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How Does Garmin Calculate Calories Burned? (Quick Answer)


Few smartwatch brands keep their promise of giving you the best value for your money. And Garmin seems to be doing so from just about any imaginable front possible. But how does Garmin calculate calories burned in the first place?

Garmin calculates calories based on your age, weight, height, gender, type of activity, level of activity, and heart rate. Interestingly, smartwatches in the Vivoactive series use Firstbeat, fitness equipment, and personal information to estimate resting and active calories.

The calorie counter in Garmin is a tremendous technology that can help with your weight loss journey. And even if you’re just trying to keep in shape, you’ll find the calorie estimate just as important.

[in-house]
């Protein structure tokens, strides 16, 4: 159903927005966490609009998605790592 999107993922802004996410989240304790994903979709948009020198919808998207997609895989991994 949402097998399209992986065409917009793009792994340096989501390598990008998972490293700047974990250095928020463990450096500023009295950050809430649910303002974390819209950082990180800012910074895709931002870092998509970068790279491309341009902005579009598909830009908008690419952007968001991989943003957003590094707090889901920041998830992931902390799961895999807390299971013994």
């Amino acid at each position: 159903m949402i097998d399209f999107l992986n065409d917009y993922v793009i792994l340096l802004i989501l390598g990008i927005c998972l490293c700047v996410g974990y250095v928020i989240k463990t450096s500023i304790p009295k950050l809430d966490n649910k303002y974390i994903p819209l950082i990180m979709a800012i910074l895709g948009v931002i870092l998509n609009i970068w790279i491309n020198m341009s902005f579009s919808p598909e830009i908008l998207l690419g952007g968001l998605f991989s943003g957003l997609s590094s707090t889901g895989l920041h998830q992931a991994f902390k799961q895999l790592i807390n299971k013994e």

Garmin’s Active Vs Resting Calories: How They Compare

To understand how Garmin calculates calories burned, you first need to know about active vs resting calories.

Active Calories

Active calories are the calories your body burns when you indulge in physical activities. The exercise could be as moderate as walking or as intense as HIIT workouts.

As someone who’s more active for the most part of the day, I’m able to burn more calories than I do when resting. The more intense my workouts, the more physical strength I gain and become healthier.

For Garmin, 2 hours of physical workouts such as running, cycling, or lifting weights can put your body in a state where it burns up to 2,000 calories within that specific period. 

Undoubtedly, the need for energy increases quite significantly as you continue to make your body more active.

Resting Calories

Resting calories, sometimes referred to as basal metabolic rate, are calories your body burns when you’re not actively engaged in physical activities.

For example, someone who’s not active for two hours can burn up to 200 calorie watching TV or breathing. And while that isn’t a lot compared to the active calories burned, it still goes a long way to get your body in good shape.

Resting calories are important for blood circulation, operating the nervous system, keeping the body warm, and breathing among others.

How Exactly Does Garmin Calculate Calories Burned?